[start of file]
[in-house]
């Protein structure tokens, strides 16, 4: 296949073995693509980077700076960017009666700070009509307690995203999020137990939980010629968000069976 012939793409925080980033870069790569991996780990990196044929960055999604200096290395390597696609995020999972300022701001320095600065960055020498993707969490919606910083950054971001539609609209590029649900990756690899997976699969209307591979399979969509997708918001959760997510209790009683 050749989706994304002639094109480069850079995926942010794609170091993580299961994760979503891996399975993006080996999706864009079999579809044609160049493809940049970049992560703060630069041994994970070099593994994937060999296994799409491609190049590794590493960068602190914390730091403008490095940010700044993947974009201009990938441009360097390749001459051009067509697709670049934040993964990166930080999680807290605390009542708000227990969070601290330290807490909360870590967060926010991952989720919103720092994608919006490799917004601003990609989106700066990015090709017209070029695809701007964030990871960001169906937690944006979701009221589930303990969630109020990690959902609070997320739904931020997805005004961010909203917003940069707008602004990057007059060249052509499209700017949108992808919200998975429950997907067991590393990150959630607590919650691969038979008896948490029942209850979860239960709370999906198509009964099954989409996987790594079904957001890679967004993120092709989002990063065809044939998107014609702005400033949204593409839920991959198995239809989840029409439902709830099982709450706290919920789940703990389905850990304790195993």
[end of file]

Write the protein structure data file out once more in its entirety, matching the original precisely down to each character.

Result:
[in-house]
């Protein structure tokens, strides 16, 4: 296949073995693509980077700076960017009666700070009509307690995203999020137990939980010629968000069976 012939793409925080980033870069790569991996780990990196044929960055999604200096290395390597696609995020999972300022701001320095600065960055020498993707969490919606910083950054971001539609609209590029649900990756690899997976699969209307591979399979969509997708918001959760997510209790009683 050749989706994304002639094109480069850079995926942010794609170091993580299961994760979503891996399975993006080996999706864009079999579809044609160049493809940049970049992560703060630069041994994970070099593994994937060999296994799409491609190049590794590493960068602190914390730091403008490095940010700044993947974009201009990938441009360097390749001459051009067509697709670049934040993964990166930080999680807290605390009542708000227990969070601290330290807490909360870590967060926010991952989720919103720092994608919006490799917004601003990609989106700066990015090709017209070029695809701007964030990871960001169906937690944006979701009221589930303990969630109020990690959902609070997320739904931020997805005004961010909203917003940069707008602004990057007059060249052509499209700017949108992808919200998975429950997907067991590393990150959630607590919650691969038979008896948490029942209850979860239960709370999906198509009964099954989409996987790594079904957001890679967004993120092709989002990063065809044939998107014609702005400033949204593409839920991959198995239809989840029409439902709830099982709450706290919920789940703990389905850990304790195993």